For years a Rome the dispute between admirers of the so-called Roman pizza and lovers of the Neapolitan version was consummated. The former accused by the latter of adoring a kind of cracker; the last to eat a pizza that is never cooked enough. But, as you know, virtue lies somewhere in between and so the new wave of "grown Roman pizza" has happily entered the ring – making everyone agree – with the proponents of long leavening and the search for the "happy medium". Among the contenders were then added representatives of the gourmet version, where the attention to the dough is always present, but the principle of tasting in slices reigns, to taste more variations.
Roman Classical and Pinsa
The first, indeed the first, to revolutionize the concept of Roman pizza was Emma, bringing a breath of fresh air to the genre. Then we began to discuss leavening, rolling pin yes / rolling pin no, more or less marked edge, even arriving at a decalogue of Roman pizza. In the end, the lovers of the subject who have emerged from this diatribe are Mirko Rizzo, Jacopo Mercuro and Sami El Sabawi. You can find the first in the summer in the Appio park with its open-air Elementare pizzeria and all year round in the pizzeria of the same name just a step away from Piazza Trilussa. Second and third are in Tor Pignattara, a multi-ethnic suburb where half a gastronomic revolution is taking place. With his 180g Jacopo Mercuro is permanently sold out, thanks to a competitive Roman pizza and delicious fried foods, so much so that it has even doubled in times of Covid: the old restaurant has become the starting point for take-away and the new location is the modern home-base of his creations. Sami find it instead from In Rota, a typical Roman expression to say that his pizza is addictive. In fact, the dough convinces and the stuffed pizzas, as they always say in Rome, "rock". Pier Daniele Seu is also added to the list, in his "Tac! Thin & Crunchy ", taken to the beach in Ostia for the summer, but let's talk about him again in the gourmet section.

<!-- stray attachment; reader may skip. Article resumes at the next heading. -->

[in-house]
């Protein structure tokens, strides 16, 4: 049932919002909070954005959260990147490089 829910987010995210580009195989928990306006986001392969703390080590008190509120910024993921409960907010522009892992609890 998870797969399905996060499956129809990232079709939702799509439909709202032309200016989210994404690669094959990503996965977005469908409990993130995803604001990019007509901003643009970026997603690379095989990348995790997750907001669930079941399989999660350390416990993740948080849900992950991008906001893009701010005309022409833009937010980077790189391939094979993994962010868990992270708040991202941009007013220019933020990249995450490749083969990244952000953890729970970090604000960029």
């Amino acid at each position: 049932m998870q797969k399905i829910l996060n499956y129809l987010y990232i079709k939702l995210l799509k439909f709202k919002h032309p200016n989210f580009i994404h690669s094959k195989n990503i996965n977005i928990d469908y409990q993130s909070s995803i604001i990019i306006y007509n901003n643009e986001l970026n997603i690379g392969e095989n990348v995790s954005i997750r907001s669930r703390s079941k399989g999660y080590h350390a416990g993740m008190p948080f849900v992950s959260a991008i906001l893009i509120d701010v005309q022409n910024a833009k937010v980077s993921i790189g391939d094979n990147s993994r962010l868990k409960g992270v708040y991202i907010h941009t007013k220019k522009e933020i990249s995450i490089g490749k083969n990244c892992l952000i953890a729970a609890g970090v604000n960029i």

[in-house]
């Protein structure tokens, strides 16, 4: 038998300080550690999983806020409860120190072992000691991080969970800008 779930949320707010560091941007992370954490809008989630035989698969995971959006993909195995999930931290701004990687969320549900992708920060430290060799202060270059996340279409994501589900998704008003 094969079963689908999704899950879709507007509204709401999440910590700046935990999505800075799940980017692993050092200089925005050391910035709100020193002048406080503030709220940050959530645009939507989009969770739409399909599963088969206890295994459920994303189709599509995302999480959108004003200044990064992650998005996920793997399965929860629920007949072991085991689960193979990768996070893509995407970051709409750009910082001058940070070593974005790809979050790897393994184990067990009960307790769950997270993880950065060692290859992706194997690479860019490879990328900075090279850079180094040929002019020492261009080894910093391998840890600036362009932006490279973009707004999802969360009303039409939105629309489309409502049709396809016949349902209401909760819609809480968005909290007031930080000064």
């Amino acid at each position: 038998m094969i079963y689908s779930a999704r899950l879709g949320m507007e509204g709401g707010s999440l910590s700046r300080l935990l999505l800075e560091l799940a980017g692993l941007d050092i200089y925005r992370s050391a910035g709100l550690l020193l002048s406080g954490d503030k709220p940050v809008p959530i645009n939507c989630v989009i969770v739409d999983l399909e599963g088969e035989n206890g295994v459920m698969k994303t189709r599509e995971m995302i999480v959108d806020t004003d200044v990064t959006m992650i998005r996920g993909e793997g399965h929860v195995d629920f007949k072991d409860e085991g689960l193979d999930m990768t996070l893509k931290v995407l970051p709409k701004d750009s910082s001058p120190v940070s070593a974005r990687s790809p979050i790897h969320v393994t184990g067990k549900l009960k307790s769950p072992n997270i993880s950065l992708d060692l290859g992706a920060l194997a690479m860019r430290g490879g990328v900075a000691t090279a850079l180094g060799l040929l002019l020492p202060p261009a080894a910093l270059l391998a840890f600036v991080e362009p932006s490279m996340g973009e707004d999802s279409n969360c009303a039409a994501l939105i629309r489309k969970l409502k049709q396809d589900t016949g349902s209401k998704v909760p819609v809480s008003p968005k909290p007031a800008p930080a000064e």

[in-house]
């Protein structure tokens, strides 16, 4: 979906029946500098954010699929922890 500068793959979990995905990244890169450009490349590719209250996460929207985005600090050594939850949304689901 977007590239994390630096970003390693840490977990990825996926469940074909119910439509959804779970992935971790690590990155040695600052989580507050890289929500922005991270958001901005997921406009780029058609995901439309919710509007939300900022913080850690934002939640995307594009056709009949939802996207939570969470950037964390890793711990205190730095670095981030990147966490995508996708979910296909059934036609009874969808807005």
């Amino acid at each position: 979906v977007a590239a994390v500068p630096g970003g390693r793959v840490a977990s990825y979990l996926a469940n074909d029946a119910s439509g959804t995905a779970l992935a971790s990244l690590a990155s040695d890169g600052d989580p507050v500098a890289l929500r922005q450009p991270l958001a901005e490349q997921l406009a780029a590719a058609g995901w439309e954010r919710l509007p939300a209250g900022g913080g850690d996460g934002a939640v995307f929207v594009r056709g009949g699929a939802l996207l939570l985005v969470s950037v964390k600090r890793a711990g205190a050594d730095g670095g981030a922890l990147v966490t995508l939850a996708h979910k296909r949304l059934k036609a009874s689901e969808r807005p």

Since the end of 2016 Rome has become a land of conquest for the most famous Neapolitans. The first to open with its historical brand is the mythological one Michele, with the Condurro family who first opened a branch of the Forcella club in Rome, next to the Explora museum dedicated to children, then one in the Eur area. Another Neapolitan champion followed him: Gino Sorbillo, which first opened in Piazza Augusto Imperatore and then its Gourmand version at the Rinascente in Via del Tritone. Gourmet version also for Salvatore Di Matteo, who instead chose a side street a step away from Palazzaccio to bring his pizza and his sensational fried foods. And, remaining on the subject of fried food, the last Neapolitan to face the Capitoline market was The Masardona, famous for its fried pizzas, which has also chosen a super central place.